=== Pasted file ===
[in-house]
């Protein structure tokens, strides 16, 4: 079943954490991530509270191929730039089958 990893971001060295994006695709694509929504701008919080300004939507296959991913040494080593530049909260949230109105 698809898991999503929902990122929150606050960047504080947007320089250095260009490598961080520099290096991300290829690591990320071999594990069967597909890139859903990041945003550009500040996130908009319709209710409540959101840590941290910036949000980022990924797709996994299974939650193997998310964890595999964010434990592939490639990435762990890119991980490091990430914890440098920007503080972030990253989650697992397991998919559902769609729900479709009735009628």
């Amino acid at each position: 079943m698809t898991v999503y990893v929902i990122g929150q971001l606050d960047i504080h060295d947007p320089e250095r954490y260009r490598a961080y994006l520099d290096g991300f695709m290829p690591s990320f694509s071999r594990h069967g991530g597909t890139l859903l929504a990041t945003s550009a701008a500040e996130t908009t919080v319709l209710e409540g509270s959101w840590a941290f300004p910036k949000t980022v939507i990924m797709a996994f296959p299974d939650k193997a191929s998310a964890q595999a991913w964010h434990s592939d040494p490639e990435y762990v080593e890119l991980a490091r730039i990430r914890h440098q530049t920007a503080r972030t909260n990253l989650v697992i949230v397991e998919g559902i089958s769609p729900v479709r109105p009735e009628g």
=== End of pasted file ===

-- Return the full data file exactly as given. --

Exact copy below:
[in-house]
């Protein structure tokens, strides 16, 4: 079943954490991530509270191929730039089958 990893971001060295994006695709694509929504701008919080300004939507296959991913040494080593530049909260949230109105 698809898991999503929902990122929150606050960047504080947007320089250095260009490598961080520099290096991300290829690591990320071999594990069967597909890139859903990041945003550009500040996130908009319709209710409540959101840590941290910036949000980022990924797709996994299974939650193997998310964890595999964010434990592939490639990435762990890119991980490091990430914890440098920007503080972030990253989650697992397991998919559902769609729900479709009735009628």
């Amino acid at each position: 079943m698809t898991v999503y990893v929902i990122g929150q971001l606050d960047i504080h060295d947007p320089e250095r954490y260009r490598a961080y994006l520099d290096g991300f695709m290829p690591s990320f694509s071999r594990h069967g991530g597909t890139l859903l929504a990041t945003s550009a701008a500040e996130t908009t919080v319709l209710e409540g509270s959101w840590a941290f300004p910036k949000t980022v939507i990924m797709a996994f296959p299974d939650k193997a191929s998310a964890q595999a991913w964010h434990s592939d040494p490639e990435y762990v080593e890119l991980a490091r730039i990430r914890h440098q530049t920007a503080r972030t909260n990253l989650v697992i949230v397991e998919g559902i089958s769609p729900v479709r109105p009735e009628g």